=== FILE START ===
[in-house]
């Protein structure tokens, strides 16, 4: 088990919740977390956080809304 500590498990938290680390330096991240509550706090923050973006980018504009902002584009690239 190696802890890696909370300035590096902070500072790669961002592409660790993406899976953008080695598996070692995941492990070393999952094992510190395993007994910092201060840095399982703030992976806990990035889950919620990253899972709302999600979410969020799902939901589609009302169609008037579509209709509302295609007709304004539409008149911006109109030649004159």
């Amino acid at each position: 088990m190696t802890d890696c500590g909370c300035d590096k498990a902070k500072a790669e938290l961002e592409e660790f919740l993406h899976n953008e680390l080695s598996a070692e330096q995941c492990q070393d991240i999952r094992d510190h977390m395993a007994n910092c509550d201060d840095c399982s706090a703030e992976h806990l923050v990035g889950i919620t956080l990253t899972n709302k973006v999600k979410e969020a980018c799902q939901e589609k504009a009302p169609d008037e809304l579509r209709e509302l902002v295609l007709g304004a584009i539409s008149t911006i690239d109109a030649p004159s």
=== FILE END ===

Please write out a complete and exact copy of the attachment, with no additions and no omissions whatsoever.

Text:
[in-house]
């Protein structure tokens, strides 16, 4: 088990919740977390956080809304 500590498990938290680390330096991240509550706090923050973006980018504009902002584009690239 190696802890890696909370300035590096902070500072790669961002592409660790993406899976953008080695598996070692995941492990070393999952094992510190395993007994910092201060840095399982703030992976806990990035889950919620990253899972709302999600979410969020799902939901589609009302169609008037579509209709509302295609007709304004539409008149911006109109030649004159």
């Amino acid at each position: 088990m190696t802890d890696c500590g909370c300035d590096k498990a902070k500072a790669e938290l961002e592409e660790f919740l993406h899976n953008e680390l080695s598996a070692e330096q995941c492990q070393d991240i999952r094992d510190h977390m395993a007994n910092c509550d201060d840095c399982s706090a703030e992976h806990l923050v990035g889950i919620t956080l990253t899972n709302k973006v999600k979410e969020a980018c799902q939901e589609k504009a009302p169609d008037e809304l579509r209709e509302l902002v295609l007709g304004a584009i539409s008149t911006i690239d109109a030649p004159s």